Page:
ITU

Committed to connecting the world

Speech by ITU Secretary-General, Dr Hamadoun I. Touré

Bucks New University (BNU), Welcome to LLM & MCM Students


23 January 2011, Bucks New University (BNU), United Kingdom



Ladies and gentlemen,


What a great pleasure it is to be here with you here today. It is indeed a great honour to be associated with the UK Telecommunications Academy, and I would like to thank David Mellor for his kind invitation to be here today.

As Secretary-General of the International Telecommunication Union – the United Nations Specialized Agency for Information and Communication Technologies – I cannot overstate the role higher education plays in bringing the social and economic benefits of ICTs to all the world’s people.

You are all students, either in UKTA’s Master of Laws in ICT Law programme, or in the Master of Communications Management programme.

As such, you deserve first of all to be congratulated on being here, and secondly to be encouraged to do your very best over the coming months to take advantage of the skills these excellent courses will bring you.

This is not just personal, of course. The work you do here and the skills you learn will play a vital role in helping to transfer technology know-how into the parts of the world that need it most and can most benefit from ICTs.

This of course is the ultimate purpose of the Academy – to provide applicants from countries developing their communications infrastructure access to the combined training capabilities of leading telecoms companies and selected universities in the United Kingdom.

You, I am certain, will benefit hugely from this experience, and I trust that you will also find time to have some fun while you are here in the UK!

Ladies and gentlemen,

Before I close, I would like to mention two students in particular, who really demonstrate the purpose behind the Academy.

The first is Lamin Jabbi, who is advisor to the Director General of the Rwanda Utilities Regulatory Agency, achieved a Distinction on the Master of Communication Management programme at Coventry University in 2004. This year Lamin will be following the Master of Laws in ICT Law programme, and he will be delivering lectures this year on behalf of the Academy at the Kigali Institute of Science and Technology in Rwanda.

The second is George Magonyozi, from Vodacom Tanzania. George completed the Master of Communication Management programme at the Kigali Institute of Science and Technology in 2007. This year, he will be delivering lectures on the MCM in Kigali, as well as following the Master of Laws in ICT Law programme.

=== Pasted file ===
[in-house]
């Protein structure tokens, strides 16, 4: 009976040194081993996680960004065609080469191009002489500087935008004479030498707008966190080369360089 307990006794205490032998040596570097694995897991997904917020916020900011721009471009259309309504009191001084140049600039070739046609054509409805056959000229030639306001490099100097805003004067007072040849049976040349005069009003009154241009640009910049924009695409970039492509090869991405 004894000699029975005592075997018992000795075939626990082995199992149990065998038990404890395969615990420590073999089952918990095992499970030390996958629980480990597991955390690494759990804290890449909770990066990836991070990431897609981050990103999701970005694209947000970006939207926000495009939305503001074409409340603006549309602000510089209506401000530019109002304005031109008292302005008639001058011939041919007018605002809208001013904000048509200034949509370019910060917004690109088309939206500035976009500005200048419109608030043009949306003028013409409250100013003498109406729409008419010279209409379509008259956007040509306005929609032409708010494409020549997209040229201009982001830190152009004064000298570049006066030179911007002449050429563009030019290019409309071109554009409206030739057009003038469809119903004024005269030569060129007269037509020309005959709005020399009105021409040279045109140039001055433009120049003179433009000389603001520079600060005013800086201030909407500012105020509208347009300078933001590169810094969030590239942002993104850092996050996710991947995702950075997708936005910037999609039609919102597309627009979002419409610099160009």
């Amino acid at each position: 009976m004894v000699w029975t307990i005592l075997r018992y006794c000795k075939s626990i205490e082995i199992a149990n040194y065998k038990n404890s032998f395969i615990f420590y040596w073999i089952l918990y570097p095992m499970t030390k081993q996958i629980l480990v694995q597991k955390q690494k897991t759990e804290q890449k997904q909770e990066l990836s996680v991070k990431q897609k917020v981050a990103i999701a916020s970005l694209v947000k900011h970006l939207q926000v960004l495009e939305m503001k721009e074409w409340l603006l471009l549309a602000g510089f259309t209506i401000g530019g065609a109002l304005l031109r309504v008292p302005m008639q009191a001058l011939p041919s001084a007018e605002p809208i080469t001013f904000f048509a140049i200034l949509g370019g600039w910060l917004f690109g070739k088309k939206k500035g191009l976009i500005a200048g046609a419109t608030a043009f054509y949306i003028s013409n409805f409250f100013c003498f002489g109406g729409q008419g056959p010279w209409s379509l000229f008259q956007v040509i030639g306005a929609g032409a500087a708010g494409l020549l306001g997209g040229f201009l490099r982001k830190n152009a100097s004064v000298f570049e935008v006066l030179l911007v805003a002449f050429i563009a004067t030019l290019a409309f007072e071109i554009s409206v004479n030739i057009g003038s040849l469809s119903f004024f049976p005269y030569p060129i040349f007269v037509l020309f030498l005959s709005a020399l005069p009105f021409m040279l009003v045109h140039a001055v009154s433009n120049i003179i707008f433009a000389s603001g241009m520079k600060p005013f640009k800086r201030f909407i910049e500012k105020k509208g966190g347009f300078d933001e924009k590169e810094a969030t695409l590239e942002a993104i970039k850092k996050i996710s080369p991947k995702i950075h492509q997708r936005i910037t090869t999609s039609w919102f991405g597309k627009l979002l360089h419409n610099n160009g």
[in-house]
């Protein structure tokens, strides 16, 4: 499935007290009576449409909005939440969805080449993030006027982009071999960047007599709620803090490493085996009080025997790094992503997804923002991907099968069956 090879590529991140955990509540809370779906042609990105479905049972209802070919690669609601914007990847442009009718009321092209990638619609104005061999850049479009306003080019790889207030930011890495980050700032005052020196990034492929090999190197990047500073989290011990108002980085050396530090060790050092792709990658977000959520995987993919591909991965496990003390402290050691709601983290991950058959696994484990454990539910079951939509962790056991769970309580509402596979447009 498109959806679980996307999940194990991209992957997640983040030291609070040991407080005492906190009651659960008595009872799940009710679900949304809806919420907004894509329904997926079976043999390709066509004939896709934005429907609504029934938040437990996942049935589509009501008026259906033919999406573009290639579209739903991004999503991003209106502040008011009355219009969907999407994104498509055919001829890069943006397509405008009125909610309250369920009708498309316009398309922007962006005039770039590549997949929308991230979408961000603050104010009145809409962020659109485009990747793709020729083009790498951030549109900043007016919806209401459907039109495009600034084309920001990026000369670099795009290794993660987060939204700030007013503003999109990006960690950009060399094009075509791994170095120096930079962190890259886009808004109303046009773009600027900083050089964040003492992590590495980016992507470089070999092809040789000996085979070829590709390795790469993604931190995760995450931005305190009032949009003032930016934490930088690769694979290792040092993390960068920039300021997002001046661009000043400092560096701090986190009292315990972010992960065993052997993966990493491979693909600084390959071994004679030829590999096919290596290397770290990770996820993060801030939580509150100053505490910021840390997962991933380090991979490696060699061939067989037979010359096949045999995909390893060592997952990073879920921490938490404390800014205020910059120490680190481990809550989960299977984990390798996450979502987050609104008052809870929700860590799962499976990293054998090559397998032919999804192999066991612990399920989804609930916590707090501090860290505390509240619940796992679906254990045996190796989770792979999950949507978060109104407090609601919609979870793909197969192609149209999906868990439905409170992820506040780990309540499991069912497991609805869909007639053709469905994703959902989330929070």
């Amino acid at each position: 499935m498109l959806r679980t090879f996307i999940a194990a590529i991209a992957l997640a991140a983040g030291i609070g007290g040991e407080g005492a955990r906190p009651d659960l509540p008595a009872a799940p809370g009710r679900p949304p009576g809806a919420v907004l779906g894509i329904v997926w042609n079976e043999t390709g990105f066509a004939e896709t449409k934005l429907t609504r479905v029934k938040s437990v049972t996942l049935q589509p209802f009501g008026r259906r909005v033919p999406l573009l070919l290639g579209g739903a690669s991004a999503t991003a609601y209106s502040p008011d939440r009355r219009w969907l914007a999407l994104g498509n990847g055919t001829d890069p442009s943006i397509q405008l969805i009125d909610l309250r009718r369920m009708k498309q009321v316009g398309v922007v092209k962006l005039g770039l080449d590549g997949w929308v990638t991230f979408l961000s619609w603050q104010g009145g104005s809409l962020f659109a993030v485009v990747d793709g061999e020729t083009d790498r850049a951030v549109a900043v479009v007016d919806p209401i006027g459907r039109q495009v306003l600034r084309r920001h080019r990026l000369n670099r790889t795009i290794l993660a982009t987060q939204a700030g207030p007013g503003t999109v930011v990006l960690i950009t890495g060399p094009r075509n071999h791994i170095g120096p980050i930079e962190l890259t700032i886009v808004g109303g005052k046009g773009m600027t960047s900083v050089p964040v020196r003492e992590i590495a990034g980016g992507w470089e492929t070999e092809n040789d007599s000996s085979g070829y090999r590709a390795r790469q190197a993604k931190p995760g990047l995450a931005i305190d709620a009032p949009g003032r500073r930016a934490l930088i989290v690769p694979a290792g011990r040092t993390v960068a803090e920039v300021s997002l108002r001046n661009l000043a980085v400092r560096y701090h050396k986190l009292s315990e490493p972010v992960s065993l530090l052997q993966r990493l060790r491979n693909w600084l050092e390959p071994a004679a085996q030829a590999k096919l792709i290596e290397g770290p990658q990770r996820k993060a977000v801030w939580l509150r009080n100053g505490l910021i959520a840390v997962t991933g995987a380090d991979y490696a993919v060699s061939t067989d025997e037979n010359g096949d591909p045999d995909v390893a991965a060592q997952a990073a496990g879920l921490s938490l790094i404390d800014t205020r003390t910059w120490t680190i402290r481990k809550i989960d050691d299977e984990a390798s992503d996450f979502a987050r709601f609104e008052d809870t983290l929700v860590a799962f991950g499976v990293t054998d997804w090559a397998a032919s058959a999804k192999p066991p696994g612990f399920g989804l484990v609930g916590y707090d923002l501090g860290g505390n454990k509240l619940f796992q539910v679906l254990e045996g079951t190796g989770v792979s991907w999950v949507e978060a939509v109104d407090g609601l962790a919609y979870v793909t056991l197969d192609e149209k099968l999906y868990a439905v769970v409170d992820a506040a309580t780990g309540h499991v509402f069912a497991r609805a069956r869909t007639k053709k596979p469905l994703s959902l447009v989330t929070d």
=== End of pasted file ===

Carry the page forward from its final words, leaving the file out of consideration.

As we move forward into the second decade of the 21st century, I am delighted to be here today to witness the start of a new set of courses.

This was our dream, when David Mellor and myself set up the first Masters in Communications programme under the auspices of the Academy back in 1999.

That was another decade – another century – and it is pleasing to see the continuity that we have achieved, and that you, as students, are responsible for taking forward with you.

Over the past decade, we have seen ICTs become ubiquitous and pervasive, and we have seen their influence spread into all domains of human activity.

We have seen the number of mobile cellular subscriptions worldwide grow from under one billion to over five billion, and the number of Internet users pass the two billion mark.

But we still have a great deal to do – particularly in terms of getting affordable, equitable access to the Internet to all the world’s people, wherever they live and whatever their circumstances.

The complex, digital world we inhabit today is very far removed from the simple analogue telecoms world of yester-year.

Mobile has become the key global communications technology for both voice and data – with more than a billion mobile broadband subscriptions worldwide.

The boundaries between infrastructure and content have converged, and in many cases have virtually disappeared.

And traffic across networks – both fixed and mobile – is now fully-digital, blurring any distinctions there might have been in the past between different types of traffic.

This affects – and will continue to affect – the lives of us all, and has far-reaching implications for each and every one of us here today.

Let me ask you: can you imagine life in the 21st century without ICTs? Without mobile phones or email? Without fast, efficient networks connecting businesses and their customers; governments and their people; families and friends?

I have a good imagination – and I cannot imagine that ICT-free world.

So let me urge and encourage you – as you pursue your studies, and especially once you have completed these programmes – to do everything in your power to help us achieve our goals; to help connect all the world’s people; and to make the world a better and fairer place – through the use of ICTs.

Thank you.